It seems probable that this amphitheatre may have been the site of most if not all of the eruptions which have at different times occurred. The newest formed rocks in the Island, viz. those which slope downwards to the East and North from the crest of Sandy Bay Ridge and Diana's Peak, covering the older Jamestown and other rocks, must undoubtedly have had their origin here. They are comparatively soft and felspathic and hence are most useful in the economy of nature, their capability of retaining moisture enabling them to accumulate and store up a sufficient supply of water to keep many of the springs on the hillsides flowing, almost without diminution, through long seasons of drought.

The mineralogical character of many of the rocks of the Sandy Bay District is very well marked. We find a great deal of hard lava, both in the shape of beds and dykes, consisting of a dark green paste with embedded crystals of black augite and light green olivine. The blocks which strew the ground at the place called the "Churchyard," and which are simply boulders that have rolled down from the crest of the hill above, are of this nature, though externally covered with a brown crust caused by weathering.

In other places, as in the neighbourhood of "Lot," we find a rock composed of a red felspathic paste with very large embedded crystals of augite. This rock decays rapidly when exposed, and the felspar gets washed away, leaving in time a thick bed of gravel of the liberated crystals.

At Lot's Wife Ponds we have the well known "Chimney" which stands out by itself, a fragment of a small dyke of hard silicious material. In the cliffs in the neighbourhood



of Sandy Bay itself are numerous vertical dykes of two kinds. The one consisting of the black paste with olivine crystals, and separating in prisms running at right angles to the plane of the dykes. The other homogeneous and softer and of a greenish buff colour. The two kinds may often be noticed within a few feet of each other. Having necessarily had their origin in separate reservoirs of molten rock it may almost be taken for granted that the two sets were formed at different epochs. Indeed it is said that in places the dykes are found to cross each other. If this really is the case it puts the matter beyond a doubt, since the rocks through which these dykes cut are very much tumbled and confused, and appear more like heaps of debris than anything else. The frequent occurrence of dykes in this part of the Island shows how much more it has been disturbed by subterranean forces than other localities, and indicates its being at or near the centre of former volcanic action. Whether or not there may have been other centres—as near the Barn for instance—must be considered as yet undetermined.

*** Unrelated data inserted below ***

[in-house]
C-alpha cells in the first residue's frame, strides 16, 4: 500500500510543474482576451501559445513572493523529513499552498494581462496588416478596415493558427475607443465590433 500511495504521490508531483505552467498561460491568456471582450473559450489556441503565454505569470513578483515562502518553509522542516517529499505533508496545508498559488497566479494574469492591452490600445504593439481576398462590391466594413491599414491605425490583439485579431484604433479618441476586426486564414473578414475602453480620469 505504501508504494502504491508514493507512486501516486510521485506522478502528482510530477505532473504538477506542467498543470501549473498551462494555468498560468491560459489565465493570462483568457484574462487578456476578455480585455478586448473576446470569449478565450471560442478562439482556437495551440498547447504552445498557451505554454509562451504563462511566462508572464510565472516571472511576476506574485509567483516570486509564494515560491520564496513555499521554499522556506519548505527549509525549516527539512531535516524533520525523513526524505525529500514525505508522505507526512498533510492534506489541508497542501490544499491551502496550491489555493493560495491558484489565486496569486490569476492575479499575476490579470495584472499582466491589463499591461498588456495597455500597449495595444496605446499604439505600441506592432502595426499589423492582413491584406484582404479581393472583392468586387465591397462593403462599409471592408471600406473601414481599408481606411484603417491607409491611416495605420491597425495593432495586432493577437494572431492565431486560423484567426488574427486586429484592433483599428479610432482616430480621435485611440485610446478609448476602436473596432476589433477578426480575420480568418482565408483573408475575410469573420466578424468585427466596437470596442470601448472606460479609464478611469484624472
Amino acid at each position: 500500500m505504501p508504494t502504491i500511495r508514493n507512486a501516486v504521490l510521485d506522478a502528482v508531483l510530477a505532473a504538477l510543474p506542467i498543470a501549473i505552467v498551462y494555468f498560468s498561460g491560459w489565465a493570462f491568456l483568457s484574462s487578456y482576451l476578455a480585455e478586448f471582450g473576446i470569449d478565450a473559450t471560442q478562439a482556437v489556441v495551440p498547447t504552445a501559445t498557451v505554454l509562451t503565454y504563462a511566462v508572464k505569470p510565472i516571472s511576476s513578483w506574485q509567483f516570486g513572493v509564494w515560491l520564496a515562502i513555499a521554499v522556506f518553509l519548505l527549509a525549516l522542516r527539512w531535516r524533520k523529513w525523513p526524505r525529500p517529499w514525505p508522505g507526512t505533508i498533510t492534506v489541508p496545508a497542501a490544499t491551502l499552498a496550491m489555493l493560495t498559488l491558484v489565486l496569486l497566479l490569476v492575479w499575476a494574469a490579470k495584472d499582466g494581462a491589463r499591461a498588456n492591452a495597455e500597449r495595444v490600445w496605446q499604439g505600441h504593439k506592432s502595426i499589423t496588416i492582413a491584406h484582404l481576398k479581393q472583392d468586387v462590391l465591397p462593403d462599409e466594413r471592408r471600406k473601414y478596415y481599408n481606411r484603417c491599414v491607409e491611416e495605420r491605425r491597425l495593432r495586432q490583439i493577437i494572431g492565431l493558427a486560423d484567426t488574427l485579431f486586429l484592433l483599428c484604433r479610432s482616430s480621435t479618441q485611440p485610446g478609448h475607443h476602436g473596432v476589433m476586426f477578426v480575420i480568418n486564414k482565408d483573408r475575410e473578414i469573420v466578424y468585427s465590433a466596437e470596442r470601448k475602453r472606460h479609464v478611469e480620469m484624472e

In addition to the porous lava already mentioned as used as a building stone there is a quarry at Jamestown of a soft red stone which cuts easily and is employed for ornamental purposes, but does not wear well. It occurs in a great rounded mass against which the lava streams have abutted, and appears to be the result of an accumulation in some way or other of a volcanic mud, subsequently hardened by heat and pressure.

The oxide of iron and manganese of the Longwood District have already been noticed. Only one other valuable mineral has been found at St. Helena, and that is the "limestone," a great deal of which has at different times been quarried and burnt. It occurs in the form of surface beds of light coloured calcareous sand, very slightly compacted together. These beds are found in different places near Sandy Bay, at Sugarloaf, and at one or two other spots. They are generally situated several hundred feet above the sea, but never very far from it. They are mere surface deposits of no great thickness and generally exhibit a bedding parallel to the slope of the ground on which they lie. It is difficult to account for their formation and it is said that under the microscope they show no traces of organism. They would appear to be accumulations of calcareous sand derived from the destruction of coral reefs, washed up on a sea beach and subsequently drifted by a strong trade wind into certain convenient hollows.

Reverting to the idea, previously broached, that St. Helena


was once in all probability a much larger island than at present, consisting of a regularly-sloping cone rising, perhaps, 10 or 15,000 feet into the air, it is worthy of note that the amount of rainfall would in this case be much more copious than now, so that the excavation of the gorges, as well as the denudation of the slopes, may have gone on with tolerable rapidity.